I’ve been thinking about this for a while. What is the impact on professionals who feel they are ‘on call’ 24-7 but aren’t being paid to render this service? Turns out, others have been asking the same question. Recognizing that anxiety, burnout, and being overworked leads to poor productivity, loss of quality employees, and poor decision-making, a growing number of smart companies are demanding that their employees not only unplug after hours but check-out completely – yup, that means creating blackout periods where the entire shop, other than customer relations, shuts down.
From a sport perspective, we might call this strategy “rest and recovery to enhance our sport organization’s performance” – sound familiar? We program our athletes to rest because we know it is essential for their performance. I find it interesting how ‘on the field strategies’ can often translate into the executive office and boardrooms when we give ourselves permission to carry them over. What was once labeled the domain of ‘soft skills’ and ‘fluffy strategies’ is now being examined more closely by business strategists, researchers, and management consultants who are increasingly concerned with the impact of today’s business architecture and the demands on people’s well being. It doesn't take a rocket scientist to figure out that happy people + positive work environment + good strategy = business success. Let’s unpack this further:
Rather than cite research, I’m going to speak from my personal experience. I’m happy. I’ve carved out the right mix of work-life balance by staying true to my values. I am inspired by my work. I respect and admire my colleagues. I am passionate about the sector in which I work. I love and spend quality time with my family and friends. I work out … daily. I volunteer. I find ways to give back to things that are meaningful to me. Being happy is not easy. It requires discipline, the ability to stay focused, the courage to say ‘no’ and confidence in the internal knowledge of what drives us.
So how does this apply to running a highly effective and successful sport organization? Here are some tips to consider:
Positive Work Environment
Increasingly countries, organizations, and multinational businesses of all kinds are turning to the ‘happiness factor’ to measure productivity. Asking questions like “how happy are you at your place of work” and “what are ways we can enhance your happiness at work” or “on a scale of 1-10, how would you rate your organization in terms of being a fun place to work?” are more common now than they ever were before. Why is that? It turns out that on a global scale, countries are being assessed against their “Gross National Happiness”, an index that measures the population’s general level of well-being.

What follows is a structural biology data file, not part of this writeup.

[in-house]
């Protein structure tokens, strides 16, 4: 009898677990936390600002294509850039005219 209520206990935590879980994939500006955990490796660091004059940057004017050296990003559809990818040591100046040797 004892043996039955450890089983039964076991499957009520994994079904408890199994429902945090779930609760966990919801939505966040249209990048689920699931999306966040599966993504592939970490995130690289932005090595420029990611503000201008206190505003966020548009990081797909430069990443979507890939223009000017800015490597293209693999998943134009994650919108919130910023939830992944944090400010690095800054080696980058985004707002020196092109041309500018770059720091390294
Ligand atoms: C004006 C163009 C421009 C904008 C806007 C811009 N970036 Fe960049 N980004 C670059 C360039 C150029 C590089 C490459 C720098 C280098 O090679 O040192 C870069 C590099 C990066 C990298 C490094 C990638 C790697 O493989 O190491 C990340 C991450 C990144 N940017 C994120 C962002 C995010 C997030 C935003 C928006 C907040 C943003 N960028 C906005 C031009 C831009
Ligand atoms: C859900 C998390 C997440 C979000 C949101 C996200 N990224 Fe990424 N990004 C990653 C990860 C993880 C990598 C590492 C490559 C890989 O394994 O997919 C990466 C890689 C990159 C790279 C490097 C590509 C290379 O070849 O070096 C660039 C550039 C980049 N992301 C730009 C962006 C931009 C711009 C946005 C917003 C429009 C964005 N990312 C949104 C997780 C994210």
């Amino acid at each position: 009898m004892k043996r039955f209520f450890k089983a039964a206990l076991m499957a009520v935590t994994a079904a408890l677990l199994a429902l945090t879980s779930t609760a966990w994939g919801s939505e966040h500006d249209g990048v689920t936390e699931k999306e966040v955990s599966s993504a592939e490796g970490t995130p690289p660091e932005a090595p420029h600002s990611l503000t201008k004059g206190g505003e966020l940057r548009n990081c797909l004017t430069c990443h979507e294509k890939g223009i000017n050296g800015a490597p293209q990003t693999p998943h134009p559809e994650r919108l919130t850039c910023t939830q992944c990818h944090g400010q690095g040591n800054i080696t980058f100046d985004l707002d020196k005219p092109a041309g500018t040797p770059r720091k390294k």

The idea behind this interesting concept is that if we begin to measure the levels of happiness and compare them to other factors like Gross Domestic Product, we might be able to paint a more holistic picture of the strengths that exist within the country. If we extrapolate this reasoning to a different unit of analysis – that of an organization for instance – we can better understand the relationship between inputs (people) and outputs (products and services). It’s safe to say that factors like skill, education, reputation and experience are all important ways to measure an employee’s fit with the organization’s culture. So too though are things like values, leadership style, personality traits, and communications competencies that are often the difference makers in retaining good people and determining which ones are not a good fit.
So how does this connect with happiness? It turns out that measuring an employee’s level of satisfaction can predict how long they will stay on a job, their productivity, their ability to manage risks, and their effectiveness. All are key components for running a ‘best-in-class organization’. For more research on this you can Google Stavos, Collins, and Miyashiro.
My daily work environment is focused on helping my clients create smart strategies. Increasingly I've been curious about the ‘why’ before focusing on the ‘what’ and the ‘how’. If you can get people to a place that they are comfortable with the ‘why’, it becomes much simpler to articulate the ‘what’ and the ‘how’. Here are some tips that I've acquired and written about here before … maybe using different language, but the idea is the same:
It is well-established that the things we measure are the things that get done. Human beings will naturally move towards what they are being measured against. If we start to care about and measure things like ‘happiness’ in our workplace by using different metrics, our staff will apply these elements in ways that will enhance our business success. So next time your employee leaves you an email at 11 PM on a Saturday night, don’t respond. On Monday morning tell them you are going to fine them for each e-mail that comes in after hours. Watch their jaws drop … and their productivity soar.